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The Philomathesian Society


            The Philomathesian Society was a debate society founded at Middlebury College that became a staple of college life in the early part of the 19th century. While the exact date of the organization’s founding is unknown, it began meeting sometime during the 1802-1803 school year and thrived through the first part of the 19th century, before eventually collapsing in 1868. Established by Henry Chipman (Class of 1803) and his friends, the society’s public debates were widely attended by students who found the contests quite invigorating. 

            The Philomathesian Society fulfilled the social need on campus that existed before the establishment of fraternities. It was a non-discriminatory group that met every Wednesday night to debate many of the same questions that plague our society in the 21st century. One of the most important aspects of the Philomathesian Society was its extensive library that was considered far superior to the actual College’s library. In addition to its larger collection, the Philomathesian Library also had more lenient borrowing restrictions and was open to more people than the College’s Library.
            Membership reached a peak in the 1830’s when the society decided to publish a literary magazine called “The Philomathesian.” This venture, however, quickly disbanded due to lack of funding as the society decided to refocus on its original purpose of oral debates.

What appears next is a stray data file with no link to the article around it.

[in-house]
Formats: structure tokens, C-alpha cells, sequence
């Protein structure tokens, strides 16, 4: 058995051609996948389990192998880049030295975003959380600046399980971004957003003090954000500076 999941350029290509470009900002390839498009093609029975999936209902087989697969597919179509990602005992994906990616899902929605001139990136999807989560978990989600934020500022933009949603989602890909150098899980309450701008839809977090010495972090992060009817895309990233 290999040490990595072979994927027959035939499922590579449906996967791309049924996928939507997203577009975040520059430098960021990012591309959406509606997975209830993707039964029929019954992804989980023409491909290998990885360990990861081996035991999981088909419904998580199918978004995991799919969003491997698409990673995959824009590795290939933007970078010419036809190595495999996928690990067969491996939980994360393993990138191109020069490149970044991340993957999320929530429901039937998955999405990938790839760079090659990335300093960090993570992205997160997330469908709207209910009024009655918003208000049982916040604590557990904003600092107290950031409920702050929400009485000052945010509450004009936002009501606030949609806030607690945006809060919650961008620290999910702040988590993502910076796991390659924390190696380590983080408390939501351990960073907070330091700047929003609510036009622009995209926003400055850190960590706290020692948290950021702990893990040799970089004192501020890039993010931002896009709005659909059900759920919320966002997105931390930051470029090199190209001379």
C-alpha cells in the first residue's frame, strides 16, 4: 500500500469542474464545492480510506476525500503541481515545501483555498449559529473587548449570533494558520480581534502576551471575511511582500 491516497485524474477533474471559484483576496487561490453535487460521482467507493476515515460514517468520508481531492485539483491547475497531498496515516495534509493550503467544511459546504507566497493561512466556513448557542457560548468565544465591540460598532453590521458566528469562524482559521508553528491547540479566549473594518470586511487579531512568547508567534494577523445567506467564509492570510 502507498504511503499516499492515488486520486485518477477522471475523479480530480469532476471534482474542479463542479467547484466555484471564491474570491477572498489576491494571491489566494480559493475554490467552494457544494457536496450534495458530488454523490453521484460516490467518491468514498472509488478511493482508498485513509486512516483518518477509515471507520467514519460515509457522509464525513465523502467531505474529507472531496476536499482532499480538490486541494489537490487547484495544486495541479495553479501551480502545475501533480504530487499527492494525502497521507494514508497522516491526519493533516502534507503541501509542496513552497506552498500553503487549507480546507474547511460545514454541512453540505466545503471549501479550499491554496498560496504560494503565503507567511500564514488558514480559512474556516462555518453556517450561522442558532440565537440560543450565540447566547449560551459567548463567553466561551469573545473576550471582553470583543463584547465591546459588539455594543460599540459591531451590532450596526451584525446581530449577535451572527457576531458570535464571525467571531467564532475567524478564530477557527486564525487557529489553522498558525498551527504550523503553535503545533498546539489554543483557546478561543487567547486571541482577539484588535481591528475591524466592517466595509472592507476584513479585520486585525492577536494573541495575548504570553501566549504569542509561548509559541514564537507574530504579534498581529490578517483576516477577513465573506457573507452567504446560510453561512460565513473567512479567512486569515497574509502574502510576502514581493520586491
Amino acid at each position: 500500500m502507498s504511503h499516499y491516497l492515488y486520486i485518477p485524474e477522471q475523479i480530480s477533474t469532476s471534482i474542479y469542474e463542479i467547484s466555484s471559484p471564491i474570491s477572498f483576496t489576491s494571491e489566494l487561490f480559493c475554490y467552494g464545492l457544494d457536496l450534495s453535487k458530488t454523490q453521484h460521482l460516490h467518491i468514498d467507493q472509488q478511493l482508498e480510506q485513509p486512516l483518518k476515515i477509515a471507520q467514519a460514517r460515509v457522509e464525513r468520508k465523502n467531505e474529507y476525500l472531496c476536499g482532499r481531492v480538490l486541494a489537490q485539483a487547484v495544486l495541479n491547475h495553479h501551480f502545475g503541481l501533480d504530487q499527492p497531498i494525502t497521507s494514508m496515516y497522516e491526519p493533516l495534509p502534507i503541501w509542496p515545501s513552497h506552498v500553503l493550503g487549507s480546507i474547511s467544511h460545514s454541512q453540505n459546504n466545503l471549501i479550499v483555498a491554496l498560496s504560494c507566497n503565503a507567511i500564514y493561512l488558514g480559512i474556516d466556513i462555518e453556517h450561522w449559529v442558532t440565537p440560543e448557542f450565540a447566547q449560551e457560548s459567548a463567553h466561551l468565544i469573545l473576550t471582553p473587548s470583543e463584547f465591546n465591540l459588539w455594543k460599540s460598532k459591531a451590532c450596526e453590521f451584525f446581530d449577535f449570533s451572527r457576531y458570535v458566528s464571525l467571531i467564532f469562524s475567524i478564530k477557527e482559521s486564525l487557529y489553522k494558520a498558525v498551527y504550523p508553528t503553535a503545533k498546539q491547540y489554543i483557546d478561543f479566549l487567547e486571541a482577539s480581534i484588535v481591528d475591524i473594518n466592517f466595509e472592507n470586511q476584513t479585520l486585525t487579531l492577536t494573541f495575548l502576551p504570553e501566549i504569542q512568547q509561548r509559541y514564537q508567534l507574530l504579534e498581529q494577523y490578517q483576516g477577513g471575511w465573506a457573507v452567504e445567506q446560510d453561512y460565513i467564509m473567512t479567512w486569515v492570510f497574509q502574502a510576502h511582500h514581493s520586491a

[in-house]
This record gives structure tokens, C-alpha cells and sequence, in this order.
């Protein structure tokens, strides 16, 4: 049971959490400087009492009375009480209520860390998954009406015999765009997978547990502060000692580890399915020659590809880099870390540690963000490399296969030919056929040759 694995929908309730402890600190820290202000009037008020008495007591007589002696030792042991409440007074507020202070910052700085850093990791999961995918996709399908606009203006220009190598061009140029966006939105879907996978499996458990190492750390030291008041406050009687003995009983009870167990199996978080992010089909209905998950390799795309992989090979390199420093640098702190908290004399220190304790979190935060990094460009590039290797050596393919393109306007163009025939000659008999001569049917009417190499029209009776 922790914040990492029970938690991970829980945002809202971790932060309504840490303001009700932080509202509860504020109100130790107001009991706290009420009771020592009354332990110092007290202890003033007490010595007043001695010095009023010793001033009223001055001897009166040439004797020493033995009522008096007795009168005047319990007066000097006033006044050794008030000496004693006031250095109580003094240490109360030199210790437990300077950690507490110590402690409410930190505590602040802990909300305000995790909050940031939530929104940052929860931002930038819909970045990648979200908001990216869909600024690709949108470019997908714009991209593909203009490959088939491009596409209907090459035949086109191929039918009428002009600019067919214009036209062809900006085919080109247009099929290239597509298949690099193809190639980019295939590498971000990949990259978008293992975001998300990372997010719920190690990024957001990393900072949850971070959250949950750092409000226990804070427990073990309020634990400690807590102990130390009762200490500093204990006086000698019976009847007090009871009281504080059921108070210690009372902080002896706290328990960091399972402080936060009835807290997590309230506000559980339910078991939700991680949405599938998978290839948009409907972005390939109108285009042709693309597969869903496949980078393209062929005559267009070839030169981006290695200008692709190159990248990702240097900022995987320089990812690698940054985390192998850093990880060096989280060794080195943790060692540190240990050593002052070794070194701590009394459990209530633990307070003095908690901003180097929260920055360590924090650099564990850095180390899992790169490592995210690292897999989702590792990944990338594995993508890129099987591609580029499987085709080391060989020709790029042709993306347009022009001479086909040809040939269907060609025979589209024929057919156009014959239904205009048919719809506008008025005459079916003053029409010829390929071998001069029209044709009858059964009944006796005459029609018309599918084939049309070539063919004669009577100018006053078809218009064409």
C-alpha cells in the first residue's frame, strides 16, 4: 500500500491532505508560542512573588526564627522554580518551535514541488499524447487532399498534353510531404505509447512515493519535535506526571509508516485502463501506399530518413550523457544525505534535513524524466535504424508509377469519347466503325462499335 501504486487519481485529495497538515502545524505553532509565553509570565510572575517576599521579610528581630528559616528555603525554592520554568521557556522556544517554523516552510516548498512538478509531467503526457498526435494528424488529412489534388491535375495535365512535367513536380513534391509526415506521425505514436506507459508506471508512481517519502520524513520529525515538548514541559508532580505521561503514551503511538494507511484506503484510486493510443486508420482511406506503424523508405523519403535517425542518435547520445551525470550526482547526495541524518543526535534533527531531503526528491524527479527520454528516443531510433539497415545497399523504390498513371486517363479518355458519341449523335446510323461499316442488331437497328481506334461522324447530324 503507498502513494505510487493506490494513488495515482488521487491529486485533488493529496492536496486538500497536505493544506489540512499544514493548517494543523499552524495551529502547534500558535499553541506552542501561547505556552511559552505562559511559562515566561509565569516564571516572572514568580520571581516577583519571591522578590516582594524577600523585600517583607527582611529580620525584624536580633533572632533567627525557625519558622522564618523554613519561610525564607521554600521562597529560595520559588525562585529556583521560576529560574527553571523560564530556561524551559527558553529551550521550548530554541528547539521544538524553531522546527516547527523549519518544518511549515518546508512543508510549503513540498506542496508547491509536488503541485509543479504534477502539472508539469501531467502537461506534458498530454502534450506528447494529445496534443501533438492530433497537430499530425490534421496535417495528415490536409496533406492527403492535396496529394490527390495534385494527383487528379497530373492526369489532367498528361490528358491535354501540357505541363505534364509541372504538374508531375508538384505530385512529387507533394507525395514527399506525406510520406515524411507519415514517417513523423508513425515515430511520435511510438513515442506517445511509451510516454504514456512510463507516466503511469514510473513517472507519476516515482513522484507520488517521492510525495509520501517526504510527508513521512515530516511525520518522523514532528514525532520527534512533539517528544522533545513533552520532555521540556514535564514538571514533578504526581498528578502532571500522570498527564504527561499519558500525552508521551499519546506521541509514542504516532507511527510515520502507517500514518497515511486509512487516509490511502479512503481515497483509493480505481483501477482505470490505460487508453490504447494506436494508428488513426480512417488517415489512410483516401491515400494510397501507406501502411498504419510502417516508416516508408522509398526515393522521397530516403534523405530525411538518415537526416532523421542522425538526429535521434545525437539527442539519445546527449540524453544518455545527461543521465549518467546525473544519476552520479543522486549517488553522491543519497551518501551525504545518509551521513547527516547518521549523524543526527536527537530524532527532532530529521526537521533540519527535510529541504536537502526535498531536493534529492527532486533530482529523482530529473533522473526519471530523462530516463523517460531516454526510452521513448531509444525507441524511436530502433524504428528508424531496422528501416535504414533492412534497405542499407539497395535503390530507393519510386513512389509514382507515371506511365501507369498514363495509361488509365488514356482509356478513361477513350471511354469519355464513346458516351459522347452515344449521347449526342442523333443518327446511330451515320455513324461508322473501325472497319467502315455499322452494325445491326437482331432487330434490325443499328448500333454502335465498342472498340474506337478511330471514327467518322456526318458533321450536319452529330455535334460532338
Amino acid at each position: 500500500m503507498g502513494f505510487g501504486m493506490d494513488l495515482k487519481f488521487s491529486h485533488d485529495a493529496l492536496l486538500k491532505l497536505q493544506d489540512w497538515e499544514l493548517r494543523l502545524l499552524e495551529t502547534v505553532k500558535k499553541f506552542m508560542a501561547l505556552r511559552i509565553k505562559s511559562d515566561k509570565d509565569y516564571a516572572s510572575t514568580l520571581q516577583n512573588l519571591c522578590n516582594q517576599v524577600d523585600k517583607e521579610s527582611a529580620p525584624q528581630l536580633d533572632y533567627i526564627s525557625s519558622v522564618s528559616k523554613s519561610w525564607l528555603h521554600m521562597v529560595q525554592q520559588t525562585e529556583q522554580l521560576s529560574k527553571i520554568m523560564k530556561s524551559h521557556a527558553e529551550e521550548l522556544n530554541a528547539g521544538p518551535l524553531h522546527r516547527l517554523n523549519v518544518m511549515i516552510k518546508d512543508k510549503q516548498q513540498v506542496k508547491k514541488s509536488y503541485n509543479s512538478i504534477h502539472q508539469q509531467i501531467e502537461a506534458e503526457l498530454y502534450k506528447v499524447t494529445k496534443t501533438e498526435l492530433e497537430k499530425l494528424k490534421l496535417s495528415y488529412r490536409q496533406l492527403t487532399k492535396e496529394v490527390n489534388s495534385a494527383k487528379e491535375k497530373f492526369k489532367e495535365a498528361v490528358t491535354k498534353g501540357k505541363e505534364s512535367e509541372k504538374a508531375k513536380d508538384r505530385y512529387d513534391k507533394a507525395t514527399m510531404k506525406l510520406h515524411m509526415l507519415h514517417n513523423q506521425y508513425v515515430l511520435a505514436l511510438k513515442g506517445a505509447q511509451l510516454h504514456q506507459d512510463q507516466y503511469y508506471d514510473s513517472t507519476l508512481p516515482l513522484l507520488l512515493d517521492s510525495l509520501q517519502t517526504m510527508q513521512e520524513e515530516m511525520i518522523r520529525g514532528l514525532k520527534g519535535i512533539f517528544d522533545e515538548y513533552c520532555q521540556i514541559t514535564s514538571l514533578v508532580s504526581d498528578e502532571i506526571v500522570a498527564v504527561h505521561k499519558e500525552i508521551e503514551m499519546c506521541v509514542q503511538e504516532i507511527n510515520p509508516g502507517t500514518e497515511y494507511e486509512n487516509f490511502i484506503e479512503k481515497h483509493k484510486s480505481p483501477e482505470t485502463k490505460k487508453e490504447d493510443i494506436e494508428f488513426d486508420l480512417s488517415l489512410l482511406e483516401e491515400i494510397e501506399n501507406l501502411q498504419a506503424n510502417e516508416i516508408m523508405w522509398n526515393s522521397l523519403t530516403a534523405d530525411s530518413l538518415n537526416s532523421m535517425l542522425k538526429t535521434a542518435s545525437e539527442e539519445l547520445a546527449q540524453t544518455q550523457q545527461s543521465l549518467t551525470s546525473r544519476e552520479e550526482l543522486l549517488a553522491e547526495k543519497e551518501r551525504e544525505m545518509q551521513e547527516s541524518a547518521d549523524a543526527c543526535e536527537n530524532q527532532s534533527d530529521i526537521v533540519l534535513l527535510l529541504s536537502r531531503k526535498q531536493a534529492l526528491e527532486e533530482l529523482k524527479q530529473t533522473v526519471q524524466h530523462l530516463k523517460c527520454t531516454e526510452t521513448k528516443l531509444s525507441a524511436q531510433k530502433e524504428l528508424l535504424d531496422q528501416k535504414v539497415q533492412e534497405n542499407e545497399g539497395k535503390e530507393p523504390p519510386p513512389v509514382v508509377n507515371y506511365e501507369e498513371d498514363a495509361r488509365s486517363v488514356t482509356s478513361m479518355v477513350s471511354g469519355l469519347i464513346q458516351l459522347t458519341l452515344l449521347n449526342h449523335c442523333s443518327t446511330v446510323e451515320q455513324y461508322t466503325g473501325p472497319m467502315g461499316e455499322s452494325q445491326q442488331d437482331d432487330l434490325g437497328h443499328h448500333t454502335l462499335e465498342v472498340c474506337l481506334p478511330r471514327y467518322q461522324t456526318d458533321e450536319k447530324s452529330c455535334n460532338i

Much of what we know about the Philomathesian society is derived from the extensive records that the group kept at each of its weekly meetings. They have dozens of books devoted to finances, judiciary infractions, and actual debates. Every question ever debated in the Philomathesian Society is chronicled in these volumes. Analyzing these issues, along with the number of members who agreed and/or disagreed with the resolution, provides us with a good view of the society’s views towards slavery, religion, and other important subjects of the era.

Views on Race at the College
            The controversy over slavery was one of the most divisive issue in 19th century America, and as such, was one of the most popular topics at Philomathesian meetings. They clashed over seemingly every aspect of the slavery debate, from debates on the establishment of a black colony in Africa to scenarios that would arise in the event of a Civil War, and more often than not the Society maintained an abolitionist view. The Philomathesian Society’s view on race is evident by their reading of “The Dignity of Human Nature” after their meetings, as well as their decision to invite Ralph Waldo Emerson, an ardent abolitionist, to speak at commencement. John Blanchard (’32), one of the society’s most famous alumnists, was a famous reformist whose two biggest targets were slavery and secret societies. Association with such abolitionists reflects the society’s deep sympathy with blacks in their struggle for freedom.